I was wondering if "Spear" or "The Spear" could be the name of a planet. But I can't find a single reason to name a planet that way, and even if there were it just sounds horribly stupid. What are the general rules and principles you should to follow to name non-living things?

  • 2
    I think this question could very easily become on topic if it were about strategies for naming general geographical features in general (from valleys and mountains, to continents, planets and stars). Tips on how to name characters are often asked for, but naming geographical features is trickier and a lot of writers could do with some orientation. Commented Jan 30, 2019 at 14:27
  • 2
    Are you thinking of giving this name to a planet in a story that you're writing? But why, if you think the name is "horribly stupid"? Or did you find this name in someone else's story? What's the background to this question?
    – Jay
    Commented Jan 30, 2019 at 14:48
  • I thought that I would name a planet "The Spear", because it had a massive mountain range shaped like a spear. Commented Jan 30, 2019 at 15:05
  • 2
    Might be worth mentioning who is talking about the planet (natives or outside observers), and who named it that way. Essentially whether it is a far away blip in the sky (like calling some planet after a god because you think that's where gods live) or the land under our boot (like calling the planet for a synonym of soil) kind of deal. Commented Jan 30, 2019 at 15:41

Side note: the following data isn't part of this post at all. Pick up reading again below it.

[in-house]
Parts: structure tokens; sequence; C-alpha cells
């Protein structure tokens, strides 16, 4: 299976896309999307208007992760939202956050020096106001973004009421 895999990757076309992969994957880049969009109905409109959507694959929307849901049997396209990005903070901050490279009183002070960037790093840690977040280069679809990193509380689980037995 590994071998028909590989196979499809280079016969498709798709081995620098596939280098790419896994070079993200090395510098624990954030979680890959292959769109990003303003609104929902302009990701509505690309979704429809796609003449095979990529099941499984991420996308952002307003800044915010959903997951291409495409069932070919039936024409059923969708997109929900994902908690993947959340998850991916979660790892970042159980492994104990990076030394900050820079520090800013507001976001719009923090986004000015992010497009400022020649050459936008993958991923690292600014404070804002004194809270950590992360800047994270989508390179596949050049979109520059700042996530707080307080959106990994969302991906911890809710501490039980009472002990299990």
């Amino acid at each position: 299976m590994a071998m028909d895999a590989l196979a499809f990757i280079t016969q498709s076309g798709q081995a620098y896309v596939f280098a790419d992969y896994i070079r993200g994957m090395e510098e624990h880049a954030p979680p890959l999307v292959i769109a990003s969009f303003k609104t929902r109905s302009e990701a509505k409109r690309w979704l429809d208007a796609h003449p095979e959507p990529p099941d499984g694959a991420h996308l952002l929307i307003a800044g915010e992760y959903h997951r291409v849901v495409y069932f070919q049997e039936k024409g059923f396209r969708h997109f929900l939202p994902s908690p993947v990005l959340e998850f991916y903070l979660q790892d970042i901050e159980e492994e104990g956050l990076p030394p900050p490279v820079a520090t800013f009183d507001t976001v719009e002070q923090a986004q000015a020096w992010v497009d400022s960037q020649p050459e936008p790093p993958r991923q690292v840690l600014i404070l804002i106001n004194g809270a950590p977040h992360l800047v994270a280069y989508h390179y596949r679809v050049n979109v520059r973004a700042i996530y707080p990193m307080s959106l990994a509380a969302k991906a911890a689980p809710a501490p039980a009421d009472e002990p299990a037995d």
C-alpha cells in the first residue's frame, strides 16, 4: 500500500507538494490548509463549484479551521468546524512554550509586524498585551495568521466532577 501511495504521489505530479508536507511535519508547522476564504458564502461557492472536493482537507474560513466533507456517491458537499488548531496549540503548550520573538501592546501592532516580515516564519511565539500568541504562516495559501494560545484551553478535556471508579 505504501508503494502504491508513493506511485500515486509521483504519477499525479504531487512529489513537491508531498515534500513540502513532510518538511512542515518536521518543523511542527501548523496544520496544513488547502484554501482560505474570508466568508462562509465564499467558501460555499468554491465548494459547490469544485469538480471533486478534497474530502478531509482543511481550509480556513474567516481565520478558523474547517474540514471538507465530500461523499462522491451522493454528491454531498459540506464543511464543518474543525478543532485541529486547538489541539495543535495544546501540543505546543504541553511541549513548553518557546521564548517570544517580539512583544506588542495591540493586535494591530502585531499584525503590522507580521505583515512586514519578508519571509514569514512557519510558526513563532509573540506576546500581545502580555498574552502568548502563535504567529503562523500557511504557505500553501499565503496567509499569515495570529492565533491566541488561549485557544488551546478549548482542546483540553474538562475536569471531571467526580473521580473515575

• 1
    @AmiralPatate Yes, also whether this name is meant to be "official" or not and to whom. Commented Jan 30, 2019 at 15:45

4 Answers 4


In human languages, most translations of the Earth are just "the Earth", or "the World", or "the Land". Once in a while, you will find a proper name ("Gaia") of a God, or a reference to a God ("God's House"). The same is probably true of the Sun; the sun is the sun, it is just a label everyone understands, and knows what it means. There doesn't have to be any deeper mythological reason.

In all those cases, the planet is singular; they need a name to refer to a singular object, so it makes no difference what it is.

Your name would need some mythological reason involving OTHER planets in order to distinguish THIS planet from them, some reason THIS planet is something as specific as "The Spear" and other planets are presumably named after other objects. Perhaps its role in an interplanetary war.


This is a chart of the stars in the Ursa Major:

enter image description here

And here, straight out from Wikipedia, is an explanation of the name "Tania Borealis", given to the star also known as Lambda Ursae Majoris:

It bore the traditional names Tania (shared with Mu Ursae Majoris) and Tania Borealis. Tania comes from the Arabic phrase Al Fiḳrah al Thānia 'the Second Spring (of the Gazelle)'.[14] and Borealis (originally borealis[15]) is Latin for 'the north side'. In 2016, the International Astronomical Union organized a Working Group on Star Names (WGSN)[16] to catalog and standardize proper names for stars. The WGSN's first bulletin of July 2016[17] included a table of the first two batches of names approved by the WGSN; which included Tania Borealis for this star.

In Chinese, 三台 (Sān Tái), meaning Three Steps, refers to an asterism consisting of Lambda Ursae Majoris, Iota Ursae Majoris, Kappa Ursae Majoris, Mu Ursae Majoris, Nu Ursae Majoris and Xi Ursae Majoris. Consequently, Lambda Ursae Majoris itself is known as 中台一 (Zhōng Tái yī, English: Star of First Middle Step).[18]